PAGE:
The most important and long term problem to solve has been Iran’s nuclear program. During my time in the Marine Corps in the early 2000s, short timers would mockingly tell the new recruits to enjoy their war in Iran because tensions were so high we thought it was so likely. 

The Obama administration produced a deal that was widely criticized and abandoned by President Trump. The problems all mirror those the US faced trying to stop North Korea’s nuclear program.

The deal left Iran with a vast nuclear infrastructure. As the North Koreans have shown, activating a reactor that was previously shutdown is fairly easy and inexpensive. The restrictions were only temporary to begin with and simply punted the ball to later presidents. But it would give Iran another ten years to develop resistance and deterrence which would make US efforts to stop Iran even tougher. For example, efforts to stop North Korea would result in massive artillery barrages against civilian targets in nearby South Korea, making any American airstrikes costly. Like Japan being worried about shot and intermediate weapons, the nations of the Middle East see a nuclear armed Iran and the future and seek their own deterrence. This leads to a likely nuclear arms race or at best a conventional arms race.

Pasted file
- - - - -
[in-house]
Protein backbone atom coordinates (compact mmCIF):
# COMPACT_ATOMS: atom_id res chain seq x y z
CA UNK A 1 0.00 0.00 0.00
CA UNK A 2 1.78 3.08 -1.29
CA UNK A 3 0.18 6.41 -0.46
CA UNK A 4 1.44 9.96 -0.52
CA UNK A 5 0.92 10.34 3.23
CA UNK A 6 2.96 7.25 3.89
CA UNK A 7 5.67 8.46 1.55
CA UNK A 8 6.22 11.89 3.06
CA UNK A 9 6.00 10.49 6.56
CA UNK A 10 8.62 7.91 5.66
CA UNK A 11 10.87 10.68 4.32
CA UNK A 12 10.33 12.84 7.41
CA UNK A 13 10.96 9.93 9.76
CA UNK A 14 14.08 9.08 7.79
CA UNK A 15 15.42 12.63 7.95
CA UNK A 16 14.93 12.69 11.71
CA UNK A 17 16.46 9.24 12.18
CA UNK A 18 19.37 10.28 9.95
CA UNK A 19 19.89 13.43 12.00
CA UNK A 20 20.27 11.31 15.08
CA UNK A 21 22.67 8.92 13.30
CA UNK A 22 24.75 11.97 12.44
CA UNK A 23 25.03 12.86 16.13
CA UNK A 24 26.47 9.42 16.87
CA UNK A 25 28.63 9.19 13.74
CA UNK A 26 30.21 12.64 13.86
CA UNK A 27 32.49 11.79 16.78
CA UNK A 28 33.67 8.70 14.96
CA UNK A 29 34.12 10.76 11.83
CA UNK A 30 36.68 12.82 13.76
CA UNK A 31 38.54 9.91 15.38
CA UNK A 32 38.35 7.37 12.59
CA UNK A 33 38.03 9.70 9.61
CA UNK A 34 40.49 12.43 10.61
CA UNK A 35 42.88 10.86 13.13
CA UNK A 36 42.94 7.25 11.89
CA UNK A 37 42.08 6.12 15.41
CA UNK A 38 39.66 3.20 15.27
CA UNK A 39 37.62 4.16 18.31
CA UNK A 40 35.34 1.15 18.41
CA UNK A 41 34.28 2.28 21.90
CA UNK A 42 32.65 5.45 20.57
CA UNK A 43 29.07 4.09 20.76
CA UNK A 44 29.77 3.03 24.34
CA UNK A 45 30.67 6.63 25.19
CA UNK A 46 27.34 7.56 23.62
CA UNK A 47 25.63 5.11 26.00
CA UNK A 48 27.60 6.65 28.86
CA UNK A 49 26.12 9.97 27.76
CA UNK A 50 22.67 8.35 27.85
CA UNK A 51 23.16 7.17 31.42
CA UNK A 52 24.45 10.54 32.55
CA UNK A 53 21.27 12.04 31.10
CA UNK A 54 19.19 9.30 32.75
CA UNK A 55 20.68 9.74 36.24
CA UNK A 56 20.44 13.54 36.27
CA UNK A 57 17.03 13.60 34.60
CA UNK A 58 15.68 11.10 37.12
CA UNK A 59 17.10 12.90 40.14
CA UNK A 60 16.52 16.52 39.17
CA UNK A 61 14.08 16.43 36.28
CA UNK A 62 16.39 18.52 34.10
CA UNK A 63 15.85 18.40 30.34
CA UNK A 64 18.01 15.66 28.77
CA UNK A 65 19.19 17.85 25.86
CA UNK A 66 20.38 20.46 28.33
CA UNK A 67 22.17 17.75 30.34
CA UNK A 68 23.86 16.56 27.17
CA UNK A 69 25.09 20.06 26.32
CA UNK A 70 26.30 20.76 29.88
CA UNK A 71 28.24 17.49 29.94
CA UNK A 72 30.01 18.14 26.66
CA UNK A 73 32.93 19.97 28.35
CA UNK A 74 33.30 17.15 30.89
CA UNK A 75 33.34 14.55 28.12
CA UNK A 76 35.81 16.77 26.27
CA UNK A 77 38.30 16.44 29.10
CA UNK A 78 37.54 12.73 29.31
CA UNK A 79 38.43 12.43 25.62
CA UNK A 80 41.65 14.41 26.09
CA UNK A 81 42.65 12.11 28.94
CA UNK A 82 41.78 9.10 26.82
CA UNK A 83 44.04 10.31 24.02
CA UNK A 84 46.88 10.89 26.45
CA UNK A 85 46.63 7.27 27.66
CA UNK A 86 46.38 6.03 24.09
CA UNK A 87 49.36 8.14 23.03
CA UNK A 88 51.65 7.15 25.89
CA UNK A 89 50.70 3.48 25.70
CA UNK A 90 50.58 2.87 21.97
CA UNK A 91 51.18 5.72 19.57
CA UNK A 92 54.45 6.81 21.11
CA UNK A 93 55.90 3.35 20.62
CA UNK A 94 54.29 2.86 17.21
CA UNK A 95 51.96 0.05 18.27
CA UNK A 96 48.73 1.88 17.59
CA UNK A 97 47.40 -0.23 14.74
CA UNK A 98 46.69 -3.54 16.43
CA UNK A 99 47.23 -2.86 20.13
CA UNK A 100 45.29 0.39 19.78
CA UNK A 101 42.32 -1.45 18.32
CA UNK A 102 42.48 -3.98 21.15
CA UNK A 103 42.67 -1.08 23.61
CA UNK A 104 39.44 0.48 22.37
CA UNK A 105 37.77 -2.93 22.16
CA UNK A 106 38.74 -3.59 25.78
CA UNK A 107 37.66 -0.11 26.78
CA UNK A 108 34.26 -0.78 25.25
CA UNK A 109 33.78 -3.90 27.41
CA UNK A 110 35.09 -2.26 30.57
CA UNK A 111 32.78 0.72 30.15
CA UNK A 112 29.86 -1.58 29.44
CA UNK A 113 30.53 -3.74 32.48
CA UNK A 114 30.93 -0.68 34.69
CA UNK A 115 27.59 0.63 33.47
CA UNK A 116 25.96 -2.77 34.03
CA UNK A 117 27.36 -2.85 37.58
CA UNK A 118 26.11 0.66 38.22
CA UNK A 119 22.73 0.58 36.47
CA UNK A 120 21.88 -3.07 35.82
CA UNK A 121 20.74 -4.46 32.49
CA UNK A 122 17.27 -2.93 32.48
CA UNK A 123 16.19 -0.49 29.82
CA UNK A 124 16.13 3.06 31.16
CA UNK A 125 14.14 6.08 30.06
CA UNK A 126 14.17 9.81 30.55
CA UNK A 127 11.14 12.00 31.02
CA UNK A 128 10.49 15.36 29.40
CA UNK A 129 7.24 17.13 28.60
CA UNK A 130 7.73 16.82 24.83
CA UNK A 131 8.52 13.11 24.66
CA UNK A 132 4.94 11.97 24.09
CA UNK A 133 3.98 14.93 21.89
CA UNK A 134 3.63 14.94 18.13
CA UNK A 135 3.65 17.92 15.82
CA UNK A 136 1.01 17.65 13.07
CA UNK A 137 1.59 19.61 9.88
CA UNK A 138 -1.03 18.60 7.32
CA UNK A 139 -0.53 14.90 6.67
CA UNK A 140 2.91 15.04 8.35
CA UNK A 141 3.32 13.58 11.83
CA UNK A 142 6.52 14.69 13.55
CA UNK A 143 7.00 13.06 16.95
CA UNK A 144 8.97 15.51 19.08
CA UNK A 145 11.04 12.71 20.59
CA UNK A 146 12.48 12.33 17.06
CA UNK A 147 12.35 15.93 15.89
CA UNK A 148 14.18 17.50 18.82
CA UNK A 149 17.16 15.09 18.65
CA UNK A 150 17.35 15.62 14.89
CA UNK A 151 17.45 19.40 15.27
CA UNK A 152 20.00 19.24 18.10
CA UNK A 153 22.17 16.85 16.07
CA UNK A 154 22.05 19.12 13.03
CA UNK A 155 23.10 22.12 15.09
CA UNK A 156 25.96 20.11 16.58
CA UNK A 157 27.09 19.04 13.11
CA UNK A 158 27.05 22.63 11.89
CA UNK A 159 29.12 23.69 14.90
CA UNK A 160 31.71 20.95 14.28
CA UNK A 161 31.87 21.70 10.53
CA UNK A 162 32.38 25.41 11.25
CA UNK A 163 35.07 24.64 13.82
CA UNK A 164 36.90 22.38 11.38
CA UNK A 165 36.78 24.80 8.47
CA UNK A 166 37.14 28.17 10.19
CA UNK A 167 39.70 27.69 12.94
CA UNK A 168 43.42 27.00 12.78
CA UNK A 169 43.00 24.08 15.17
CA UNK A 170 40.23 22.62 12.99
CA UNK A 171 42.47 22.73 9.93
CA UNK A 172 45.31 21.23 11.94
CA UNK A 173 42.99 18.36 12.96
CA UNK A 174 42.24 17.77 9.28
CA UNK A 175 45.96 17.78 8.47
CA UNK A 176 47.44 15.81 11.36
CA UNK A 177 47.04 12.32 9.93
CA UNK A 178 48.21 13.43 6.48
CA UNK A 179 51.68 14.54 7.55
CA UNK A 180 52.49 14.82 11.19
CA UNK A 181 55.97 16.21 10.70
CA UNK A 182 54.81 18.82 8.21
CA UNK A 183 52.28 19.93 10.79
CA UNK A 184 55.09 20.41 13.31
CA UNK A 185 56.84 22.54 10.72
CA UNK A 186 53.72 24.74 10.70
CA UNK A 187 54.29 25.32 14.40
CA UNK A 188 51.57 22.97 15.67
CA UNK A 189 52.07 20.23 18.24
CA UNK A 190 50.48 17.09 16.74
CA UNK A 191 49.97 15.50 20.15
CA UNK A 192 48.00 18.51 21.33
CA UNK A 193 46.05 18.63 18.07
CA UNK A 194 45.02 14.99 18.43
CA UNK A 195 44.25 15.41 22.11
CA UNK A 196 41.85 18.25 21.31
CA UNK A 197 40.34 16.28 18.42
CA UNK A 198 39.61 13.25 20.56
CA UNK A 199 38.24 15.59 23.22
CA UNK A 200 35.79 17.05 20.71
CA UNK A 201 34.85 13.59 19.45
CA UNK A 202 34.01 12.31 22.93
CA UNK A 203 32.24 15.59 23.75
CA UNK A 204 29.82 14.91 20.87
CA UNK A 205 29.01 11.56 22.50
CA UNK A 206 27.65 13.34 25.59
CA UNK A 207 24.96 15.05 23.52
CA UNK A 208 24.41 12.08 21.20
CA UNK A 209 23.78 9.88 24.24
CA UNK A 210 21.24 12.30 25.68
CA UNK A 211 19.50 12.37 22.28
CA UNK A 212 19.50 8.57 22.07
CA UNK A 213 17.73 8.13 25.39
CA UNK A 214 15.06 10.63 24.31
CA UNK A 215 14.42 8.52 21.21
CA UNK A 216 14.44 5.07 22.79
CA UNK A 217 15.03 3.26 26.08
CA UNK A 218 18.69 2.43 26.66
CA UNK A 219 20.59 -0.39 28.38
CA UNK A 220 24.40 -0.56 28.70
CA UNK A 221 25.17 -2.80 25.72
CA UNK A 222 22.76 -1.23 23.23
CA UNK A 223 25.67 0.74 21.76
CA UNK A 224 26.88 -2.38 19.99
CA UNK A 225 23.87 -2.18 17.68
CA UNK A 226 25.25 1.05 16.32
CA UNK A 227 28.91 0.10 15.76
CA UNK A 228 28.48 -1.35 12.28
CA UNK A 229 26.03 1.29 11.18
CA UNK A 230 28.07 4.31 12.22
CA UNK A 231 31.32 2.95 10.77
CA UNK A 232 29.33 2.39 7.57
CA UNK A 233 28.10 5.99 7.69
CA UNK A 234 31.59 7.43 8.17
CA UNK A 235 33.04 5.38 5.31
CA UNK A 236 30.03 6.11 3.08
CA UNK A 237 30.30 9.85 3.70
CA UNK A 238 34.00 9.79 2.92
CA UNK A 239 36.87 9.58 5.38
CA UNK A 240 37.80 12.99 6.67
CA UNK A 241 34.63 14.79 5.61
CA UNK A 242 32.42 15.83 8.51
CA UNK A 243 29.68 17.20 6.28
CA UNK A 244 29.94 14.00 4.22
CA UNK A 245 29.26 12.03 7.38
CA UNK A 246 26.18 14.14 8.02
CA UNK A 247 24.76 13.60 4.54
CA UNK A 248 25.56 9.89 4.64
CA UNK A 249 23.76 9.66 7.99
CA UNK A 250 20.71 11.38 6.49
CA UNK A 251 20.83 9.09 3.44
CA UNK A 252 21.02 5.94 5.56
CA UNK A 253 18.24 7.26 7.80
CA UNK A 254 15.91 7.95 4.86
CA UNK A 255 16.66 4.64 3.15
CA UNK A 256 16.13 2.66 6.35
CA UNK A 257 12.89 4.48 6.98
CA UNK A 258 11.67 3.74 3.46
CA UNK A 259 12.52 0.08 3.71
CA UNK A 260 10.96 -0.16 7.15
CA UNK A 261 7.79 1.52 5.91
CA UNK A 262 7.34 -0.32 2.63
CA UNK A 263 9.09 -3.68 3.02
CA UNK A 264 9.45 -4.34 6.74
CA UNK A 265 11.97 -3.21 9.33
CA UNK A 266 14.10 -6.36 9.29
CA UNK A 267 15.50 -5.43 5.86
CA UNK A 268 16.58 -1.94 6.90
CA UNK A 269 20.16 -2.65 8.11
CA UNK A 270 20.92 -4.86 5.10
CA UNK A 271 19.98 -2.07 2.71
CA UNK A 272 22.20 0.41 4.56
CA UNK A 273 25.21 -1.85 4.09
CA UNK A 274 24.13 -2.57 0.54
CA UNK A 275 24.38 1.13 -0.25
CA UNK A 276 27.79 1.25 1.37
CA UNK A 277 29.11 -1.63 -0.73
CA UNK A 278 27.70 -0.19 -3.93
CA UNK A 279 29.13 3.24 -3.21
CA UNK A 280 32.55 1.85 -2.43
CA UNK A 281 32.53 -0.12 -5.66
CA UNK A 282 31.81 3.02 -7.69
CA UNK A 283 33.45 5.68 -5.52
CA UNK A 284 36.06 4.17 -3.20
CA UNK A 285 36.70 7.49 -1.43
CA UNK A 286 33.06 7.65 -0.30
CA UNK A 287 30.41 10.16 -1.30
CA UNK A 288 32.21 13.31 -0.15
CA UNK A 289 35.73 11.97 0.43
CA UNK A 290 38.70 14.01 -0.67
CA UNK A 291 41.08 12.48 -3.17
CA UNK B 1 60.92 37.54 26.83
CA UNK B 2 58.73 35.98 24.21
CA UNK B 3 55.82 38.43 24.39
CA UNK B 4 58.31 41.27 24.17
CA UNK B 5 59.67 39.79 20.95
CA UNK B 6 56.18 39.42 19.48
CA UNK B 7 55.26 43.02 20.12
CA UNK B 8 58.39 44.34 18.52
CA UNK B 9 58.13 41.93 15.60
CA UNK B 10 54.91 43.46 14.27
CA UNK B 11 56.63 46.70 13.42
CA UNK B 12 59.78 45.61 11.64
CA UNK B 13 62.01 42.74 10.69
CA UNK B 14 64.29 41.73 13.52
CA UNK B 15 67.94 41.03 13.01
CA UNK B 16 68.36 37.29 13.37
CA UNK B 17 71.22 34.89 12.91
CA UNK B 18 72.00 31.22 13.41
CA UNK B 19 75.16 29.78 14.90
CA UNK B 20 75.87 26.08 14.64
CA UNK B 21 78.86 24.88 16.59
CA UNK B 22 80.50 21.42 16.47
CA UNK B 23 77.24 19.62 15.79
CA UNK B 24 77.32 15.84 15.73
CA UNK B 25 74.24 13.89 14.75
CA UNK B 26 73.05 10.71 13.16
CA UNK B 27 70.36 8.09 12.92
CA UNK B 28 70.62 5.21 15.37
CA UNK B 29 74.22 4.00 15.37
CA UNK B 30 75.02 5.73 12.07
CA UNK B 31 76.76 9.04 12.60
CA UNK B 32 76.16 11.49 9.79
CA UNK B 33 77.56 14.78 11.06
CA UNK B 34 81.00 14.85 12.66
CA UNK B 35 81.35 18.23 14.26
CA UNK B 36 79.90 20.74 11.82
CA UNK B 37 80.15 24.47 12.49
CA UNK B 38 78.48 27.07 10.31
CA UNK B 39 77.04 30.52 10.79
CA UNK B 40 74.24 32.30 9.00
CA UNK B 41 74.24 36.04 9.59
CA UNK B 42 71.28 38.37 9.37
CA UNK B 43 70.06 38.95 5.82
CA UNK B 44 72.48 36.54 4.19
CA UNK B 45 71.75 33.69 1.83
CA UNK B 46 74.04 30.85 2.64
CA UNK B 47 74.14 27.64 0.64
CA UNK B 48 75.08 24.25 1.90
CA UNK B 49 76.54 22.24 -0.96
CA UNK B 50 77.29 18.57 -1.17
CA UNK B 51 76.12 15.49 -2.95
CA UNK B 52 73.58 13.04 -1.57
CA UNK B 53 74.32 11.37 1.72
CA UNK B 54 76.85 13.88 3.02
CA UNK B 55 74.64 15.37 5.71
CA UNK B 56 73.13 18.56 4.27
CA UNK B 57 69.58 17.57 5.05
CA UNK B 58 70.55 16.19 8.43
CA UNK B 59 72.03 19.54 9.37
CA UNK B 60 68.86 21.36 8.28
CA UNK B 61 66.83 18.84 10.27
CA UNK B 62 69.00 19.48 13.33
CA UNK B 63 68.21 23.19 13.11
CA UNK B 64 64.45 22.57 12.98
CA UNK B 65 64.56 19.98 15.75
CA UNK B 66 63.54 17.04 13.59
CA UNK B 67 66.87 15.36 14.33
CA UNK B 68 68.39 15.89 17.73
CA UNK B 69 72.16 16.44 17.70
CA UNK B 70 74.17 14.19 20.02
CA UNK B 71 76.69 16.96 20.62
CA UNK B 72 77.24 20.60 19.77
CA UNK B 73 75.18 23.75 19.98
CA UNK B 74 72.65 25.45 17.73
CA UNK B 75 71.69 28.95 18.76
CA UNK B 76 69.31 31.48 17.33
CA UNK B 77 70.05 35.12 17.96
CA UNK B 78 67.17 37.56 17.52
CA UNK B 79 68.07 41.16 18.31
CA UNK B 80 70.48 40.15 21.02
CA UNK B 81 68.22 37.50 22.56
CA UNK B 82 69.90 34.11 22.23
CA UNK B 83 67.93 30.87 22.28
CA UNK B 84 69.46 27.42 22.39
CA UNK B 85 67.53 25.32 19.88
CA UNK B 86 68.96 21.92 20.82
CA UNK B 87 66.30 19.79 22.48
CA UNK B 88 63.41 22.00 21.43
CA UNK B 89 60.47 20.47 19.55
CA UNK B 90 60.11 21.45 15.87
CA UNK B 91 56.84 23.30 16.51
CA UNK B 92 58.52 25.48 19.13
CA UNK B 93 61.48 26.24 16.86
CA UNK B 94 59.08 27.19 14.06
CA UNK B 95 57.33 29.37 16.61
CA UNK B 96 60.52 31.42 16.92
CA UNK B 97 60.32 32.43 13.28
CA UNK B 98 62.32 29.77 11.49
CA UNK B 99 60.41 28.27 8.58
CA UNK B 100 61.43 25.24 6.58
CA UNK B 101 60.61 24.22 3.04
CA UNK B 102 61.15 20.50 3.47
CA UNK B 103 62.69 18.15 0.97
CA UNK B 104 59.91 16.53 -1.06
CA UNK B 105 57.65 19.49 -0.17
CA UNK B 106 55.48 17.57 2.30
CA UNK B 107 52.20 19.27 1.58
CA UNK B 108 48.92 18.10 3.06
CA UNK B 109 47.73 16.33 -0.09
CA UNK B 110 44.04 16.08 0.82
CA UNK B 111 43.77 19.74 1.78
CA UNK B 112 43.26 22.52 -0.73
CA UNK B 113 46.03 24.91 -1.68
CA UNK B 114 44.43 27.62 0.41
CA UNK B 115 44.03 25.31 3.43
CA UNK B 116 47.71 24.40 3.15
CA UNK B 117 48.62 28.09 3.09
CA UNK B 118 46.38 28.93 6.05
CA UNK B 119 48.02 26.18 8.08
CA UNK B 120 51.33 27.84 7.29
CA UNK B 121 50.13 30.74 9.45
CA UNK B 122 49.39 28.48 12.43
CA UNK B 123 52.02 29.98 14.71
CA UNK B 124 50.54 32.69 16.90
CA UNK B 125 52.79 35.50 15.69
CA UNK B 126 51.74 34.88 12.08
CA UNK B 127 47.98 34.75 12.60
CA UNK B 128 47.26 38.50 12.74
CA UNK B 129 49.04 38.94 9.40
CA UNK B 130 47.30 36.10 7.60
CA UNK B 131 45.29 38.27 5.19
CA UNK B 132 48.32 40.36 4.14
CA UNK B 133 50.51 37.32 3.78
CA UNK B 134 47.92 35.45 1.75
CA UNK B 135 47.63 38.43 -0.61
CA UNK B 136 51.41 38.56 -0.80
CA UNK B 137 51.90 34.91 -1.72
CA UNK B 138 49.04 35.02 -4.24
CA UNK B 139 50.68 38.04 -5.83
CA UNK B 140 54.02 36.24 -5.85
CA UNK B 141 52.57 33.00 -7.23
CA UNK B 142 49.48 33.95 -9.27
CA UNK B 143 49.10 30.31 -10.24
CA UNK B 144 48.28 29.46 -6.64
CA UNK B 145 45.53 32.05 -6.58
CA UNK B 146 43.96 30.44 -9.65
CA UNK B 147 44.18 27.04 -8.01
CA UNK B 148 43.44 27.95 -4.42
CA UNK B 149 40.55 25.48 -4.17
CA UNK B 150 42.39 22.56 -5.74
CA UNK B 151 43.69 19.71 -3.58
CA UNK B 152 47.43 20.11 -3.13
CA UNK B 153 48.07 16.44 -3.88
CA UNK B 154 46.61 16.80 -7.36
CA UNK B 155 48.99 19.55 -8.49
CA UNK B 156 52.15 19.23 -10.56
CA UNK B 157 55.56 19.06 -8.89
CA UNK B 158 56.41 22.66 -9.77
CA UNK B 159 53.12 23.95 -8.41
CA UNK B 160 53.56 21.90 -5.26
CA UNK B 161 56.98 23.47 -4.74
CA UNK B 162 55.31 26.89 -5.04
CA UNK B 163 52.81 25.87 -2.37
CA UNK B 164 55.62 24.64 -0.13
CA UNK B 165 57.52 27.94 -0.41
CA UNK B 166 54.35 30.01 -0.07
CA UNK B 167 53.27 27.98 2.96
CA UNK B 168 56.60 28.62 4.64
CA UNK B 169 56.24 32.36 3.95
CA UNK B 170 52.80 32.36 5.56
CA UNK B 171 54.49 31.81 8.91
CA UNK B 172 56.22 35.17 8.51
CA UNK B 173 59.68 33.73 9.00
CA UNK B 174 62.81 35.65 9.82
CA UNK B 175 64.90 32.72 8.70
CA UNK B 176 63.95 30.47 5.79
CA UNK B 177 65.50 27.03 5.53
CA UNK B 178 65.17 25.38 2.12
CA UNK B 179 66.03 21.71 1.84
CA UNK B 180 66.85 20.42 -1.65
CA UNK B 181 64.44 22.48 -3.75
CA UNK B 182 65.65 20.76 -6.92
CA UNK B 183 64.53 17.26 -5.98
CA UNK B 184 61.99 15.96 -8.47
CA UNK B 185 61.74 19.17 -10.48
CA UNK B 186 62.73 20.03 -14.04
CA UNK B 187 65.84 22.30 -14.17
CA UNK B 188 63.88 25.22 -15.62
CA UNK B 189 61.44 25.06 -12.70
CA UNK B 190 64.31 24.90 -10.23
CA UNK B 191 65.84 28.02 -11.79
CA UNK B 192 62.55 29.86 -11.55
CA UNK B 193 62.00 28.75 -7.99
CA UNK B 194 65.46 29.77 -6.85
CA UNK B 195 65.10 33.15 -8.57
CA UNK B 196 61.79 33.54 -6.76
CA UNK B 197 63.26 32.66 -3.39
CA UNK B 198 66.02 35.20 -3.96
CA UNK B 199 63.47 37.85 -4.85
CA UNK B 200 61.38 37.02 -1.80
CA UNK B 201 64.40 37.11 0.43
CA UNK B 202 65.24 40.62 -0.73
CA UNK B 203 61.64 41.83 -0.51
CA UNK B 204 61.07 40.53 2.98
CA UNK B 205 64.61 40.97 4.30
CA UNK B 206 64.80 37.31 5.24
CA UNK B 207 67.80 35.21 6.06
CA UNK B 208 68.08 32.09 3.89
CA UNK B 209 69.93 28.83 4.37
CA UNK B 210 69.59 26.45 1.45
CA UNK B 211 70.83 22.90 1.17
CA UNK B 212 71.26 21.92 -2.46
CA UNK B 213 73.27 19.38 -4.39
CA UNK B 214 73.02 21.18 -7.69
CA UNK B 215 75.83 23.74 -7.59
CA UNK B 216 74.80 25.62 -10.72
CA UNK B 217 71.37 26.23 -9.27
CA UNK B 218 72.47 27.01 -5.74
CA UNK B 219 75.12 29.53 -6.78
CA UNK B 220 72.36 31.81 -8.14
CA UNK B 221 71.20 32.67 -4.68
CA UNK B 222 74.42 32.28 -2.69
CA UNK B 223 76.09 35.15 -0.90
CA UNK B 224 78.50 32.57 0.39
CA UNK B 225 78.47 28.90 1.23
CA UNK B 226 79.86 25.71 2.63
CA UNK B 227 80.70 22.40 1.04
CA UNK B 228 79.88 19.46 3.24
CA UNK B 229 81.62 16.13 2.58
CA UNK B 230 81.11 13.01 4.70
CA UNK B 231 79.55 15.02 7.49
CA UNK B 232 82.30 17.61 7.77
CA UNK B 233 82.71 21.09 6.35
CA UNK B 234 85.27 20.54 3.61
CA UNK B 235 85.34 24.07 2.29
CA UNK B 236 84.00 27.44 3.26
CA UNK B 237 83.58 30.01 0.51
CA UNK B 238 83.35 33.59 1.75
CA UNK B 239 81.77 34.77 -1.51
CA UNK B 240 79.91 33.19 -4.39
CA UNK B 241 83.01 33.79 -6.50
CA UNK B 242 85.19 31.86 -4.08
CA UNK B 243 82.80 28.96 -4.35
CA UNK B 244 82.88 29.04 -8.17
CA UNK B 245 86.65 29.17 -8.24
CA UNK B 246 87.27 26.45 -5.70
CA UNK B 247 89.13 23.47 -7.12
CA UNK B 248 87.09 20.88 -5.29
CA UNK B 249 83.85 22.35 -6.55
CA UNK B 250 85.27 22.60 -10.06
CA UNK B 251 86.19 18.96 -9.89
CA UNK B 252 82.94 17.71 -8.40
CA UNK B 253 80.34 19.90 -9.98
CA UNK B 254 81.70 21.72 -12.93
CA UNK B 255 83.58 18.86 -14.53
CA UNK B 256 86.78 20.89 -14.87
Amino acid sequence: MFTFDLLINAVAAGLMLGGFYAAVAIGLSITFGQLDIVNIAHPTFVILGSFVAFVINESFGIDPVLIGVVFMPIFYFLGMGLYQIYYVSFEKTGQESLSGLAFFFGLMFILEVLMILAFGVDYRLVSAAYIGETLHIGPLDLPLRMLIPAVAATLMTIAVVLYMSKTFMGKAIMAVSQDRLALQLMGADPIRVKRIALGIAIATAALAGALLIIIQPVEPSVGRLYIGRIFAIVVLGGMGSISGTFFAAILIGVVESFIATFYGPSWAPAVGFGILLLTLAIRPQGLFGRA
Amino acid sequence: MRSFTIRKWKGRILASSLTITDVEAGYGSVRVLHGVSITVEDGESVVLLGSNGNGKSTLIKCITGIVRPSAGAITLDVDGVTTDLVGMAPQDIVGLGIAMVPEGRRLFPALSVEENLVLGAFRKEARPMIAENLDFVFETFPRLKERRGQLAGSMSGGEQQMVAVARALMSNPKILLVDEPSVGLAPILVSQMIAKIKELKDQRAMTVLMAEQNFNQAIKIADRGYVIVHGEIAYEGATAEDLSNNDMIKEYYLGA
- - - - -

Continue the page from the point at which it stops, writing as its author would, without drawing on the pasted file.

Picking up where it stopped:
Instead of airstrikes Trump has applied maximum pressure on Iran. He has imposed economic sanctions that have affected the entire country and designated the Iranian Guard as a terrorist organization. Despite the possibility of alienating allies and raising domestic gas prices, he discontinued waivers that allowed some foreign countries to buy Iranian oil. Again, North Korea provides a good example. While these economic sanctions are hurting the country, and even seem counter intuitive in some cases as Iran has promised to restart its program shortly, the treaty never effectively stopped them to begin with. North Korea has survived fierce economic sanctions, and the totalitarian government has consolidated its control in both countries. Yet, economic sanctions and military pressure and even high tensions are better than active war.